Sharing Our Love of Israel:
Three Baltimoreans Speak Up

As Israel marks its 75th anniversary, we approached three members of the community to reflect on their earliest recollections of the country and how its people have left an indelible impression on them over the years. Join us as we explore their personal experiences and celebrate the enduring influence of Israel on their lives. 

tree planting

Searle Mitnick 

In December 1971, Deborah and I made our first visit to Israel. It was quiet, peaceful and incredibly moving. It was the period between the Six Day War and the Yom Kippur War. On the surface at least, everyone was getting along. We walked comfortably through the shuk (market) in the Old City. We visited the Dome of the Rock and the Church of the Holy Sepulcher.  

Over the years, I’ve been back five more times and Deborah two. Unfortunately, on many of these trips, there was great tension in the country. The most was on a Beth Tfiloh solidarity mission during the second intifada. We needed armed escorts everywhere. 

What inspires me the most is the resilience of the people. Facing daily threats of violence and war, through all the challenges, Israel is so vibrant. In a recent survey, Israel was rated the ninth happiest country in the world. I think that this is attributable in part to the fact that the residents have a sense of how special the relationship of the Jewish people is to this ancient homeland and how fortunate they are in fulfilling the 2,000-year dream to return.  

Our most meaningful trip was in 2016. We took all of our children and grandchildren. Sharing the experience together deepened our love for Israel and for each other. The range of ages on our visit was 7-70. There is so much to learn and appreciate at each stage of life. 

Three of our grandchildren, including our granddaughter-in-law and our great granddaughter, live in Jerusalem now. We know that our bonds with Israel will grow stronger and stronger.  

Happy 75th!! 

Tammy Heyman

Tammy Heyman 

It all began in 1979 when at age 15, I was fortunate enough to travel on a JCC teen trip to Israel with friends from my hometown of Pittsburgh. I didn’t quite know what to expect barring what I had learned at religious school and stories from my family, although none had yet to travel to Israel.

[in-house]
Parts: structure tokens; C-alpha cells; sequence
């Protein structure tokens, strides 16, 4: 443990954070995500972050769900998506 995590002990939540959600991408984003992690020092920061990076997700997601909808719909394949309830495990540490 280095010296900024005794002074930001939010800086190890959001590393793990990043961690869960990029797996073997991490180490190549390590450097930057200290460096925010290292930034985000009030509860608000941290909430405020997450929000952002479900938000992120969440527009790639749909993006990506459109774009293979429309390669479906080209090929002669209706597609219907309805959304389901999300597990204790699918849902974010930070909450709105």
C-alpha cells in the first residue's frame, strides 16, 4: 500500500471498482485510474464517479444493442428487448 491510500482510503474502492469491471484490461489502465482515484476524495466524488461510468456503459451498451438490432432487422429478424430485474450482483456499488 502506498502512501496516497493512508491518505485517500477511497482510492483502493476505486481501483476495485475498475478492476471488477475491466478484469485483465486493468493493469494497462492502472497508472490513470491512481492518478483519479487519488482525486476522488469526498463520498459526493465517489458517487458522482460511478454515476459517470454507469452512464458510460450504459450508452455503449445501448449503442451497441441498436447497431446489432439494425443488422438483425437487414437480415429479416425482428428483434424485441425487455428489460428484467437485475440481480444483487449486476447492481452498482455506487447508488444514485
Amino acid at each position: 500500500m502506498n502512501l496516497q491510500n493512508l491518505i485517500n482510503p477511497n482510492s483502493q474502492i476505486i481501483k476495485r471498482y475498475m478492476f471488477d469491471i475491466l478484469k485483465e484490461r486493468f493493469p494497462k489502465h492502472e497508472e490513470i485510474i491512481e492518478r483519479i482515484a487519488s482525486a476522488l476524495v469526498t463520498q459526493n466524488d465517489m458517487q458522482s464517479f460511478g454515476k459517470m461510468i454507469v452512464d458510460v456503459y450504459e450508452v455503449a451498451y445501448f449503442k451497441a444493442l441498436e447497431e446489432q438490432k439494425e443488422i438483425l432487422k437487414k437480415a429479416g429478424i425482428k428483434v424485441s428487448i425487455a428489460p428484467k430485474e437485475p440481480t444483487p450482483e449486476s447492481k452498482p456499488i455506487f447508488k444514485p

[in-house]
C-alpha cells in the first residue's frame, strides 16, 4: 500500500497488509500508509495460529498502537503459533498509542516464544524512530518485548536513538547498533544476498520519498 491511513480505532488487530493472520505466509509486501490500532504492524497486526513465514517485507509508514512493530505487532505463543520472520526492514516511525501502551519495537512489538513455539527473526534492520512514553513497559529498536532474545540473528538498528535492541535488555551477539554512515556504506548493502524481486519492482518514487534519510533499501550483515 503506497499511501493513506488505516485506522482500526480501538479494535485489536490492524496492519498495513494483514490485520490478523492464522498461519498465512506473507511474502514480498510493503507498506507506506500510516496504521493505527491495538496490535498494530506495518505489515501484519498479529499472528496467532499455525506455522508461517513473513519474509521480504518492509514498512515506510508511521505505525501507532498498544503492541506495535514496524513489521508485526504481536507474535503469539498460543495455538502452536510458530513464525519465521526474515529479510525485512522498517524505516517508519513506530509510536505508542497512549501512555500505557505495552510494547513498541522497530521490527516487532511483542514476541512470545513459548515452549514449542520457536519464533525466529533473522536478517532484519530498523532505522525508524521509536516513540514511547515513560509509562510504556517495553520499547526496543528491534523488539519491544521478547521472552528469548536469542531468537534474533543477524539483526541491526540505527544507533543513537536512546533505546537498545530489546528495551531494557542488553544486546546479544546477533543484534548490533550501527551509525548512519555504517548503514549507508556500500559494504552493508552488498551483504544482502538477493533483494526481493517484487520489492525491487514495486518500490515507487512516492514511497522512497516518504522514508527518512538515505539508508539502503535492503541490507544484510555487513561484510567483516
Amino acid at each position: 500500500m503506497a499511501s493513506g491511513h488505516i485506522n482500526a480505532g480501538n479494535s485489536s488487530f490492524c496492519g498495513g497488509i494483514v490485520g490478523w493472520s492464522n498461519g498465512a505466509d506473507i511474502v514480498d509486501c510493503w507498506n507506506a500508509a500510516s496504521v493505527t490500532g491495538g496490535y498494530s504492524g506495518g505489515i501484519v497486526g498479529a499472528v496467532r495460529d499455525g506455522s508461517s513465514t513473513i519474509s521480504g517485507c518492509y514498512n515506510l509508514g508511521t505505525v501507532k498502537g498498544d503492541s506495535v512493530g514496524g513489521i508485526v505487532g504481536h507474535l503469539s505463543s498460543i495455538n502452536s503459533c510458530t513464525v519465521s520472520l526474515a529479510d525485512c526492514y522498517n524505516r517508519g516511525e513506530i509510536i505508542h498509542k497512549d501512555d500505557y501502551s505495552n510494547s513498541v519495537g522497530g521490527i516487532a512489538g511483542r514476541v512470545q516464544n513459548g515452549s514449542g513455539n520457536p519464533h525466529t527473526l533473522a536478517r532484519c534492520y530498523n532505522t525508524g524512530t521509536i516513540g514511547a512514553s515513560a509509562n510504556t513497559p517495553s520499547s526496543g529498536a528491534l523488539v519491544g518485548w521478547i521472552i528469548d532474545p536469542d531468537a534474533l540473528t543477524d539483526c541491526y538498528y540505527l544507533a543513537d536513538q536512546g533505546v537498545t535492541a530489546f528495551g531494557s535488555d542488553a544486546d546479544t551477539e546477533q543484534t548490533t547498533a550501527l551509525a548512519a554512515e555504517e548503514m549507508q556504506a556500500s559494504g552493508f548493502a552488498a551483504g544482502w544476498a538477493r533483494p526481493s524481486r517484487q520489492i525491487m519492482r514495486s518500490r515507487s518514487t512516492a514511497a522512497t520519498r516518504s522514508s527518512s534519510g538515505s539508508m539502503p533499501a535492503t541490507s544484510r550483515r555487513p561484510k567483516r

To say that my world as I knew it, was rocked and forever changed would be a mild statement. I could not get enough! Everything that I did from that point on revolved around Israel and I returned again during my senior year of high school, living with Israeli families and speaking at Israeli high schools. It was another unforgettable experience. 

I have been lucky to travel many more times with friends and family. Each time, I have been drawn in different ways to that initial sense of wonderment that I remember feeling when the wheels of the plane touch down in Tel Aviv and that next journey begins.  

As I have been co-chairing the Insight Israel Forum (IIF), it has been so thought provoking as we are exposed to many different points of views, mindsets and narratives that revolve around Israel today. It’s a young country with so many growing pains and you have to see and appreciate the brilliance of all of that beyond the ‘noise’ that you read and hear about daily.  

The IIF has allowed me to keep that passion for Israel that I felt as a 15-year-old alive and enlightens my appreciation for the Israel that we know today. 

Linda Hurwitz

Linda A. Hurwitz 

When someone or something is good to your loved ones, you never forget it!!  

As Founding Co-Chair of the Baltimore-Ashkelon Partnership in 2003, I fell in love with the people and city of Ashkelon. 

For each of our three children’s B’nai Mitzvahs, we took a family visit to Israel, and each had a ceremony or second Bar/Bat Mitzvah in our homeland. 

By our third child’s Bar Mitzvah, we knew we wanted this momentous occasion in Ashkelon. 

The mayor at the time had our entire family for Shabbat dinner and on that Monday, August 21, 2006, our son, Andrew read Torah and wore his new tefillin for the first time at the conservative synagogue in Ashkelon.  

And what a Bar Mitzvah it was with personal aliyot, signs all over with Andrew’s name, a huge kiddush, and a photographer who captured the true essence and significance of a Bar Mitzvah, especially in Israel, and even more importantly, in Ashkelon with our new friends and family. 

The Rabbi spoke in English and shared with Andrew, words I have repeated over and over again. He stated, ‘ Andrew the box on your forehead as part of your tefillin, symbolizes, you should always think of Israel and Israel should always be in the forefront of your mind. The box on your arm is pointed to your heart and you should always love Israel and Israel should always be within your heart. But Andrew, the straps wound around your arm symbolizes doing something for Israel. By you sharing this simcha with our congregation after just ending the Lebanon War and allowing all of us to share in this happy occasion, you truly have added joy and done something for Israel. May you continue to be there for Israel as you grow to be a proud Jewish man.’ 

I know Andrew will forever cherish his Bar Mitzvah in our partnership city of Israel and so will everyone fortunate to share in his memorable and meaningful Bar Mitzvah. 

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The Associated is a home for everyone in the Baltimore Jewish community. We offer several email lists to help people find a community, engage with their peers and support Jewish journeys around the world.

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